Telling Better Stories Means Happier CEOs

I recently had the opportunity to attend my first Southwest chapter MRA Educational Forum. I was lucky that the conference was held close to home - in Fort Worth, TX - and loved how they tied in the Texas theme by calling the conference “Research Roundup”.

The keynote speaker at the event was Brett Townsend, Director of Insights at Pepsico. He started his presentation with a humorous, yet scrambled and confusing story in order to provide a basis for his argument - more and more CEO’s don’t see the value that marketing and/or research provide their organizations. The main challenge he sees today is that both suppliers and clients present too many findings vs. summarizing the finding in a useful story, causing decision makers to miss true insights. Considering my role of writing reports here at April Bell Research Group, I definitely wanted to understand why this seems to be a recurring theme and how we, as a supplier, can help our clients by presenting clearer findings.

From Brett’s perspective, in order to cull through insights and report the clearest story back to our clients we need to understand: What is the goal of insights? Yes, we hope to increase sales or improve a product’s performance, but the real goal is to CHANGE BEHAVIOR. And, according to Brett, in order to change behavior, we need to do the following:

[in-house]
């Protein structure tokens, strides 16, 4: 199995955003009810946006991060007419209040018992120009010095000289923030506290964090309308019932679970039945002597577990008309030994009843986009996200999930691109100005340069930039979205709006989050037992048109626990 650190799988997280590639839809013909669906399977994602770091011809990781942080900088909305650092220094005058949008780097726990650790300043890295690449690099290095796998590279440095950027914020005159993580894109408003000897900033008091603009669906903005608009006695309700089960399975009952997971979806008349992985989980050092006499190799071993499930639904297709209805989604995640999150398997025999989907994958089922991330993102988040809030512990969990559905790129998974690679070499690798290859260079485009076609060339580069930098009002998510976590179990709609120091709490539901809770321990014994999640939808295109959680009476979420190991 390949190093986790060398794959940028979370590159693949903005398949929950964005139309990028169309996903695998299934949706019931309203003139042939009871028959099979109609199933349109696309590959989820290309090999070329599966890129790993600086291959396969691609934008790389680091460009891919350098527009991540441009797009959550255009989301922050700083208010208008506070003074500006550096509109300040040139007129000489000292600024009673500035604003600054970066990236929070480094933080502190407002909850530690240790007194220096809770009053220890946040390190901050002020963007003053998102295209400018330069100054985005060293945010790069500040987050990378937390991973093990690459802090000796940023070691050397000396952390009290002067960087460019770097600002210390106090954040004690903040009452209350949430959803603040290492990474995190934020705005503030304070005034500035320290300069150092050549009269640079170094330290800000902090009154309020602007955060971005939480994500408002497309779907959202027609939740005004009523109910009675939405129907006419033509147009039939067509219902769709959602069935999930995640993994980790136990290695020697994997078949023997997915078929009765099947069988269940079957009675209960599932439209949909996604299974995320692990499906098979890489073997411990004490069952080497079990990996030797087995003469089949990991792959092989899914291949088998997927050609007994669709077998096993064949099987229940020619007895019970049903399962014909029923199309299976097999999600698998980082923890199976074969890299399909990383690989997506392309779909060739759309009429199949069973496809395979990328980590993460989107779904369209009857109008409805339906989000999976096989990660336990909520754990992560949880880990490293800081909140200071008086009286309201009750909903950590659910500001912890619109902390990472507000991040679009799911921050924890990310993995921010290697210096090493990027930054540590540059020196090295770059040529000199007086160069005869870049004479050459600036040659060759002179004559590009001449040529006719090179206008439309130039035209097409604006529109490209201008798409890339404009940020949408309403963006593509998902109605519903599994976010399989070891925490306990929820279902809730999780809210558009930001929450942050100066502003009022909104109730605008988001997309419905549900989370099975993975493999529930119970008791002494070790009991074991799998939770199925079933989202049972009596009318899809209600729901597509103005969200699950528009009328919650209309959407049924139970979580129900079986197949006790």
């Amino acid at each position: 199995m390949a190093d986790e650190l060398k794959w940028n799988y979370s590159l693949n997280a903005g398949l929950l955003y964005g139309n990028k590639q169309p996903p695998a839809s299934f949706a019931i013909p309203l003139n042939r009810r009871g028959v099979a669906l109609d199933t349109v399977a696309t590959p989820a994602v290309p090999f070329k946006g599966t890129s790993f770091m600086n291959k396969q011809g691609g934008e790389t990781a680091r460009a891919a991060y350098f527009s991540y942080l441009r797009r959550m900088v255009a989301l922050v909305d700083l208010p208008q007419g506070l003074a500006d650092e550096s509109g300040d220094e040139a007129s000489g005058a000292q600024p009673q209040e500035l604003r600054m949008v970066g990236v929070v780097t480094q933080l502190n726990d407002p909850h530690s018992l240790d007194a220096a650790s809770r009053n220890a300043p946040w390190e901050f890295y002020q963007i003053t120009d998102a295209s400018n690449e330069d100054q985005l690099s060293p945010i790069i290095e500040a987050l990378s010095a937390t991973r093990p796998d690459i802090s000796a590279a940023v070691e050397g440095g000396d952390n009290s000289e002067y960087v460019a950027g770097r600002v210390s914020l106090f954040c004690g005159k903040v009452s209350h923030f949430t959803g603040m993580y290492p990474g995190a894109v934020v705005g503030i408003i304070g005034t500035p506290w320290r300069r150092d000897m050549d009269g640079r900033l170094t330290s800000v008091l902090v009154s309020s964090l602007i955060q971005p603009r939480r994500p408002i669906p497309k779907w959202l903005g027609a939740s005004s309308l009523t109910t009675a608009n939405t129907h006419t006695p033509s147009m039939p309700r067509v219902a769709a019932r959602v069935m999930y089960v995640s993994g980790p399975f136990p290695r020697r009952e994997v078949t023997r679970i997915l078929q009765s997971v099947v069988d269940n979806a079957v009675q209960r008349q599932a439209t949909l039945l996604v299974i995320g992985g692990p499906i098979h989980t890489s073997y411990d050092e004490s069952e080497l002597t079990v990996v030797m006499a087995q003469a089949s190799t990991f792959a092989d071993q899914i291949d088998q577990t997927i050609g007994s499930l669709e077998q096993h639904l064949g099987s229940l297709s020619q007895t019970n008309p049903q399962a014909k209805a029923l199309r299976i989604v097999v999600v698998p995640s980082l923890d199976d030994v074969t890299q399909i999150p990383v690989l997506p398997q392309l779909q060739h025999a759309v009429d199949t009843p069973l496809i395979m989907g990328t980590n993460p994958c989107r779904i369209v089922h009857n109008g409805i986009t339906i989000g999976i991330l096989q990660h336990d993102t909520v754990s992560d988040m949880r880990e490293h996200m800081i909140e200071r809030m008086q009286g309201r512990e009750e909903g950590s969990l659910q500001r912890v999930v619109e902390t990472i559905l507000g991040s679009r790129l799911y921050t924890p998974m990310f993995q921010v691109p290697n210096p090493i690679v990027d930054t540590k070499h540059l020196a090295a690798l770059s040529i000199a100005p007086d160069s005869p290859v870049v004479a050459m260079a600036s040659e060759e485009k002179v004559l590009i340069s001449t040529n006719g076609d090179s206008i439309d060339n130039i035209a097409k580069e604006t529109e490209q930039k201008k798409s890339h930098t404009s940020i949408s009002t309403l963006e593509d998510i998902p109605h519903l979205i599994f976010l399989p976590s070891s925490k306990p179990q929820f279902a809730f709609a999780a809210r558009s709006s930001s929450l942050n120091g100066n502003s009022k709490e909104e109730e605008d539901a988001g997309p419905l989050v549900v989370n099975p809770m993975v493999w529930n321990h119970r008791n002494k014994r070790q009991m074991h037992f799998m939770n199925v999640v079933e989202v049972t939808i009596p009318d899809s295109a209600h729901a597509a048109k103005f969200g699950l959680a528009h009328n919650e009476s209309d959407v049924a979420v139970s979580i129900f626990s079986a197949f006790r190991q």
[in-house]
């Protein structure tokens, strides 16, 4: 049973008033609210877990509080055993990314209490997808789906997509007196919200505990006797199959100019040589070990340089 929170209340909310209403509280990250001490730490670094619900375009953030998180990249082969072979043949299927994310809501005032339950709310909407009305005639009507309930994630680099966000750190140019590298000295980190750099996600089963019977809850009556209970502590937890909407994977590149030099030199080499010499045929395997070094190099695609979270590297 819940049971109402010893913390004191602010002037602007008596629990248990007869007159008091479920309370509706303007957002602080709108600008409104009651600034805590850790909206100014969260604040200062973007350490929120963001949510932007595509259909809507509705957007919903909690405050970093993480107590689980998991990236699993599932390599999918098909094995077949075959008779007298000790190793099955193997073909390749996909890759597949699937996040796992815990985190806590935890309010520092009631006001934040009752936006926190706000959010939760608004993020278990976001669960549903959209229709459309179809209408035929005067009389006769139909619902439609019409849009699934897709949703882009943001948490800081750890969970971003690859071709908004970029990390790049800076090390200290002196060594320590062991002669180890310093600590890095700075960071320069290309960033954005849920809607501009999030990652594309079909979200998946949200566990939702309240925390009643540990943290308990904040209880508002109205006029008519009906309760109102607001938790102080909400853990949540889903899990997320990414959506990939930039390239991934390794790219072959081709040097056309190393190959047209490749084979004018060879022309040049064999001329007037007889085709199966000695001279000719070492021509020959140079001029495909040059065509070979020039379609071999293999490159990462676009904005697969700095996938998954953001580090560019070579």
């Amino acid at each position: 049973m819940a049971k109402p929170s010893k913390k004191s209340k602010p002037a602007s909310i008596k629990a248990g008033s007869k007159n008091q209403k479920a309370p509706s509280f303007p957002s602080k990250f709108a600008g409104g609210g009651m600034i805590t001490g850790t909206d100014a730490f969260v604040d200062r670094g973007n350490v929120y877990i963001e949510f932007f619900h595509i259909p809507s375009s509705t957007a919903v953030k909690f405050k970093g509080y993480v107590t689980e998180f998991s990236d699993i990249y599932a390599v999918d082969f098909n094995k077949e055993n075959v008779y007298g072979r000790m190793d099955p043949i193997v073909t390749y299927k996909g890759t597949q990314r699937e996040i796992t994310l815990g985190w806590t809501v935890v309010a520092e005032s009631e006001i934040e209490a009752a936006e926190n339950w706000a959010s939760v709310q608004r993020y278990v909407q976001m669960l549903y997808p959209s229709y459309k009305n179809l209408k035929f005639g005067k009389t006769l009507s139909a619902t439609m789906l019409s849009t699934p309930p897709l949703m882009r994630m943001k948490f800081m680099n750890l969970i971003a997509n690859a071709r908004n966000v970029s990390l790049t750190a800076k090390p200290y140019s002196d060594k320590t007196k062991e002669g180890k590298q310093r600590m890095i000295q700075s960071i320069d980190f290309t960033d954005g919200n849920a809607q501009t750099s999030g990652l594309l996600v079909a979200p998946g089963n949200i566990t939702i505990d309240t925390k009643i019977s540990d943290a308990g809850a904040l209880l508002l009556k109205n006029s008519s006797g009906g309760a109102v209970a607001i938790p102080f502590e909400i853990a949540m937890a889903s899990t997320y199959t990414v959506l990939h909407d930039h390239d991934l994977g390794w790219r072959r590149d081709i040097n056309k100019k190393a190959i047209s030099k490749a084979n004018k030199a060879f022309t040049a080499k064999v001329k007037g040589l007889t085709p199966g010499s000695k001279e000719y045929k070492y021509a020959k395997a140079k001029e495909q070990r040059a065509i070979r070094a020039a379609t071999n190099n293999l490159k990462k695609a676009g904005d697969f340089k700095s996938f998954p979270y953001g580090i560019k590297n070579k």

1. Understand who and what drives demand.
  2. Tell consumers why they should be buying your product.

Understanding what and who drives demand seems simple, but even as researchers we don’t always get this right. Brett explains that consumers will do 1 of 3 things when questioned (no matter the subject): 1) they answer correctly, 2) they can’t answer correctly so they answer incorrectly, or 3) they won’t answer. So by having a clearer understanding of demand we can increase the quality of respondents and learnings we gather. An example Brett shared with the group was a Jimmy Kimmel skit. A week before the Super Bowl, Jimmy went to Hollywood Blvd and asked people what they thought about the outcome. You’ll see in the skit, even if people are unsure of their answers, they want to come across as knowledgeable and will tell you what they think you want to hear (even if that means lying about their answer).

The second step to changing behaviors involves telling consumers why they should buy the product. Brett showed us a great example of how Gatorade does this by showing the compelling story of how Gatorade improved Kevin Durant’s basketball performance.

I really enjoyed Brett’s presentation and will keep these 2 factors top of mind - 1.) understanding who and what drives demand and 2.) ensuring consumers know why they should be buying your product - the next time we present learning to our clients. By doing so, I hope to clear the clutter and provide our clients with insights that will help change behaviors (and ultimately make happy CEOs!).